In fact I would argue that o ne of the characteristics of functional spoken fluency is being able to communicate without translating. To make no mention of actually using the language with people and to claim that half an hour of book study a day is all you need to become a high level speaker is demonstrably false.Adopt me legendary pets
I know that in my own experience learning many languages over the past decade, I can confidently say that a spoken B2 equivalent in any language takes a serious, long-term and intensive time commitment. Assimil was created in So there is a strong idiosyncrasy in the Assimil method. For languages so closely related to English like French, this is indeed a great starting point. If the method itself was designed to help you identify similar patterns and structures then that would make it utterly useless for languages like Arabic or Mandarin Chinese.
What that means is that unlike typical courses which begin with a grammar point and then reinforce that grammar point with dialogues and exercises, Assimil has a strong emphasis on lexical chunk acquisition e. As anyone who follows me knows, I always teach that a grammar-first approach to language learning is unnatural and backward.
In the Assimil series, grammar explanations are a mere footnote. Instead, Assimil focuses on presenting you with complete, useable expressions and even the translation exercises which I mentioned above are for whole phrases rather than grammar drilling. I found this incredibly convenient as I usually have to create my own audio files for learning using tools like Audacity which is very time-consuming.
I can then put those short expressions into a tool like Anki to make flashcards using the audio with images or text, or I can just play them on repeat. Many of the situational dialogues in Assimil appear completely random and strange, and are not going to be useful to most people in most circumstances. These are just a few examples of the kind of bizarre and unnecessary scenarios the book presents.
A big part of language learning is searching for high-frequency expressions that you use a lot and are personally relevant.You cannot post new topics in this forum - You cannot reply to topics in this forum - You cannot delete your posts in this forum You cannot edit your posts in this forum - You cannot create polls in this forum - You cannot vote in polls in this forum.
Message 1 of 17 24 August at am IP Logged. Hi, I ordered Assimil French with Ease last week and it finally came in the mail. I am very excited to use this book because I am just about done with Pimsleur as my introduction, and am ready to move out of the beginner stage. My question here is, if I use this book thoroughly and completely over a couple months, will it really take me up to the B2 level as it claims on its website after the lessons?
By it's own admission, can one assume this book on it's own can bring you to the B2 level? Is this also an accurate claim by the publisher? Would I be wise to continue on with Assimil Using French after the With Ease series, or it would it be better to just do the With Ease course and move on to something else after that?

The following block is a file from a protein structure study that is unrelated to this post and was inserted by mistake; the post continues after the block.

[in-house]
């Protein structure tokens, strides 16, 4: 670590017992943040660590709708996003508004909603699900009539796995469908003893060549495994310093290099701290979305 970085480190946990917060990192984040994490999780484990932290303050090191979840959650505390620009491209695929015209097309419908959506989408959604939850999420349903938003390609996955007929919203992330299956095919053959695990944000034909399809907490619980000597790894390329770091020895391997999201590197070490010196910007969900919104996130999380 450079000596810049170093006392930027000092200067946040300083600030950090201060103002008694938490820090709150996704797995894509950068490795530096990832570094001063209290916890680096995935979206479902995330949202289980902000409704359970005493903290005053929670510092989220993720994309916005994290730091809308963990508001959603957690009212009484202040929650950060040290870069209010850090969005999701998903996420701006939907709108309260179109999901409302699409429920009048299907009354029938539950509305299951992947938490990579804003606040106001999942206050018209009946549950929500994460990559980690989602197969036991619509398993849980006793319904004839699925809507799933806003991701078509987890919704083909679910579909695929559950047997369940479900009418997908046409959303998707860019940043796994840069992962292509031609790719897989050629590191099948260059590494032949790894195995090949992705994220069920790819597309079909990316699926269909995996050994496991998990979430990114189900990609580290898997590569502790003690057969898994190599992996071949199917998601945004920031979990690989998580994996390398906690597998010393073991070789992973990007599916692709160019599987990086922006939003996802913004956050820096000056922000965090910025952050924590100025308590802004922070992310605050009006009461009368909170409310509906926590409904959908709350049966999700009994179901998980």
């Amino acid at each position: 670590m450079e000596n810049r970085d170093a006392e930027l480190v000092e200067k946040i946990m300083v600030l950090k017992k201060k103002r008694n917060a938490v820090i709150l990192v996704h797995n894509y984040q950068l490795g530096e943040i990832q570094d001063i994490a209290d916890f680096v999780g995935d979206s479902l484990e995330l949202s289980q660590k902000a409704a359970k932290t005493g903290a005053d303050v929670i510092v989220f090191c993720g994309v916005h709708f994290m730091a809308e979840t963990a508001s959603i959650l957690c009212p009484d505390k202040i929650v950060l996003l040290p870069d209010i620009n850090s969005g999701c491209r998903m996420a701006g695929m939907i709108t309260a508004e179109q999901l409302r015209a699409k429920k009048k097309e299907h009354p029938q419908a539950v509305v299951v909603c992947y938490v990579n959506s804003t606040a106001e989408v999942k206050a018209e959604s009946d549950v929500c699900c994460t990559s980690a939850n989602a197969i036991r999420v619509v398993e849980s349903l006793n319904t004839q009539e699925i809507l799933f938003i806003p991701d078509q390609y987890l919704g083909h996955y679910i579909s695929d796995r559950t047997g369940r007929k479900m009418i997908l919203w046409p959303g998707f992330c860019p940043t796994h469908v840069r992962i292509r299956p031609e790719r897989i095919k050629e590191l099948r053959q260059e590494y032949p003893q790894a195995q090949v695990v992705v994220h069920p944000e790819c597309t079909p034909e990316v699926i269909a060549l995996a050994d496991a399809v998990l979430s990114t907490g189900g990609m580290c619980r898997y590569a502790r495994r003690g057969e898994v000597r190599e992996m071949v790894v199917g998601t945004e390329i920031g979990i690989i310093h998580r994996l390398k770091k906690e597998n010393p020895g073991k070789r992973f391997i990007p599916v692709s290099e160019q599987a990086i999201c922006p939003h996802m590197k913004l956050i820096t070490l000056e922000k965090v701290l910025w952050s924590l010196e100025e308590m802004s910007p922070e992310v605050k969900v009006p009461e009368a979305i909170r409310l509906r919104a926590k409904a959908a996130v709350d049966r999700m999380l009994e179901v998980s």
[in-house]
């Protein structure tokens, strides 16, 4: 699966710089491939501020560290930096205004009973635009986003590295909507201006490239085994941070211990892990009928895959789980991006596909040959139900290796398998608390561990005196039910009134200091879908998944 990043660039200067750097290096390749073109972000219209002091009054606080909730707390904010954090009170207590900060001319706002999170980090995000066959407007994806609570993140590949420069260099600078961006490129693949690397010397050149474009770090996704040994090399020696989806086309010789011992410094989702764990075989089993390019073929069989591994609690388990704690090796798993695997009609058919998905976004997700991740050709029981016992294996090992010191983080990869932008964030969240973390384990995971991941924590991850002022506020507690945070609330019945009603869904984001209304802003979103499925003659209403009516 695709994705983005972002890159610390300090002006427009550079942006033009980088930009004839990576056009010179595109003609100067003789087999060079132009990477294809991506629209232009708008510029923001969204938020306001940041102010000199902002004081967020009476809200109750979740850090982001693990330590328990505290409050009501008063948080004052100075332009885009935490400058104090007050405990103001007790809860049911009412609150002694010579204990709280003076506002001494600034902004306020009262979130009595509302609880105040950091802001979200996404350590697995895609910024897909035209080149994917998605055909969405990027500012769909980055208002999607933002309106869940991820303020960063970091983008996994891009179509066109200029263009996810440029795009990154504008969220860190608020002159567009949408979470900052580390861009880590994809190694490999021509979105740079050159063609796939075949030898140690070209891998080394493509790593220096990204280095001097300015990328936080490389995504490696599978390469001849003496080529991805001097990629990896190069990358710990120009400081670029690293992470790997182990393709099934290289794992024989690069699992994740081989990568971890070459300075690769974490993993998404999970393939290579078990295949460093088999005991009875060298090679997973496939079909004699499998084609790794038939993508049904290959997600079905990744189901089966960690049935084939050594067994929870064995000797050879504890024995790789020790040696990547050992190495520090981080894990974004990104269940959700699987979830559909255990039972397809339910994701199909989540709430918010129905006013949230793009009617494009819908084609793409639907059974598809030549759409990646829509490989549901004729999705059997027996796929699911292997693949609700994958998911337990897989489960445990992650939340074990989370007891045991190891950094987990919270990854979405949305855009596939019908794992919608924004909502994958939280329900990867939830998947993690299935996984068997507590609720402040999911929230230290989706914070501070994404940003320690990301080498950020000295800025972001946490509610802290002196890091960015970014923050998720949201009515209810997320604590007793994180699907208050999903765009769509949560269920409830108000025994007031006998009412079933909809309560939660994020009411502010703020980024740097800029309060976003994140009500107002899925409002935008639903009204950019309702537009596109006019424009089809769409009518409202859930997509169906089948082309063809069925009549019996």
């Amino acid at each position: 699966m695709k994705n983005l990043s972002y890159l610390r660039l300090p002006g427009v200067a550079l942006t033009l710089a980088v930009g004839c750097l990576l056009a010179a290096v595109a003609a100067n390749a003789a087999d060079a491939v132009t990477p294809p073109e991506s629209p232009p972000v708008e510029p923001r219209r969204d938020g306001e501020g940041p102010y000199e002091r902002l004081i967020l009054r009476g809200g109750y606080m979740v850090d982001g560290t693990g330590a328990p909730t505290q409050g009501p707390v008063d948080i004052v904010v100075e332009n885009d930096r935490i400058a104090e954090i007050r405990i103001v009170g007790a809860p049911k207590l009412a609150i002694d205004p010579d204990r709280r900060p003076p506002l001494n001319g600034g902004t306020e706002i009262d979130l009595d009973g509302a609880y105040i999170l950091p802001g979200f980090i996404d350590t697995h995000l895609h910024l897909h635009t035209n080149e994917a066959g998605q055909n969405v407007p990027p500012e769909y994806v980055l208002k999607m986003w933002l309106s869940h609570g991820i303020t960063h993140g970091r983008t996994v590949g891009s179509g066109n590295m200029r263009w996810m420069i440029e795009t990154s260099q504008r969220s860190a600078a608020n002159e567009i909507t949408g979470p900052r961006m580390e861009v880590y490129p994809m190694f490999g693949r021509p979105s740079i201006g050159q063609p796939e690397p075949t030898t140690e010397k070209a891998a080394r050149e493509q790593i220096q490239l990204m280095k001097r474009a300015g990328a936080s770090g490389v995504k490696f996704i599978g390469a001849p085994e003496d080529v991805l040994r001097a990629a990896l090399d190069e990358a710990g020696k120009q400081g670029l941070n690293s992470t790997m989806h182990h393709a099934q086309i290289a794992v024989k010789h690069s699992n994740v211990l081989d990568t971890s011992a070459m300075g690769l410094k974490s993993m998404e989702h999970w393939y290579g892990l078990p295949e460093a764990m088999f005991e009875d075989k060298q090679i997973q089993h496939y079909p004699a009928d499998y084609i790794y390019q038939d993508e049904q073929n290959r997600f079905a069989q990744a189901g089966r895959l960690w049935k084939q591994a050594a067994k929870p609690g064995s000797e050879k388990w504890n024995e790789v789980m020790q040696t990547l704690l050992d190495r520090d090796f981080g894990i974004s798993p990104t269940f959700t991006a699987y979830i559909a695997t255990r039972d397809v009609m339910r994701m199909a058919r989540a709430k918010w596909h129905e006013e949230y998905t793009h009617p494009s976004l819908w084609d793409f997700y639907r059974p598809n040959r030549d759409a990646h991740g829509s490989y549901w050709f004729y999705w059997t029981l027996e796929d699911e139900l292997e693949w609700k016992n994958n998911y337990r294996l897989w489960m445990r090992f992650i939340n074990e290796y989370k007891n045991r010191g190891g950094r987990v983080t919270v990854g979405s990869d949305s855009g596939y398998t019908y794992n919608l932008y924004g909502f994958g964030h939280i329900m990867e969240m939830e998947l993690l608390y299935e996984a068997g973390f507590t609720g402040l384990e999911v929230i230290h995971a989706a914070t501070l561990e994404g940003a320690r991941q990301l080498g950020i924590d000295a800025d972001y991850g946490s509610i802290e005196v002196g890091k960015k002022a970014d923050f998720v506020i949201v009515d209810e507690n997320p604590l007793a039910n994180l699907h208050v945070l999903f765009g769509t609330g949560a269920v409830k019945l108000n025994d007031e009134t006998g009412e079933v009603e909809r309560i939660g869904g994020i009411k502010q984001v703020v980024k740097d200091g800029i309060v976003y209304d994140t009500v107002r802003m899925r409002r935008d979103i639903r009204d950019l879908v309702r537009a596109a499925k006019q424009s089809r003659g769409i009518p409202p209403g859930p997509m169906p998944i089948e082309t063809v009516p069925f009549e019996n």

I am looking to also buy the Using French set now because of the reputation of Assimil and the claim of bringing you to C1, but I would like some feedback from users as to if it is a good idea to get the next book after the With Ease series in French. Message 2 of 17 24 August at am IP Logged. C1 is a very high level, and in my opinion no Assimil program can take you so far.
I would say that B1 and B2 are more realistic descriptions of With Ease, and Using levels, respectively. Nor is it necessarily desirable to use a program until one is fluent and ready to pounce the world like Athena sprung fully-formed from Zeus's ear.
Once you've reached intermediate level, it's time to take the training wheels off and begin diving in earnest into native material. Having said that, I think Using French is quite good and is the best of Assimil's Perfectionnement series.
Just don't fall into the common rut of being addicted to the false sense of security that structured programs provide. Message 3 of 17 24 August at pm IP Logged. From what I've read of the descriptions of the levels, I suspect that achieving B2 with With Ease is probably optimistic.Clutch kit
Not impossible, but it probably requires diligence and some auxiliary study to get to B2. B1, I hope, is a reasonable outcome. I'll have a much better assessment of this when I complete my use of it. But I've probably been averaging over an hour of study per day and I've also been using Pimsleur.
I'd hold off on ordering Using French until you've done at least a fair bit more with With Ease.Assimil is a dialogue based learning course popular amongst language learners. Assimil has a range of courses available in a variety of languages, but is geared primarily towards French speakers.
Assimil French review.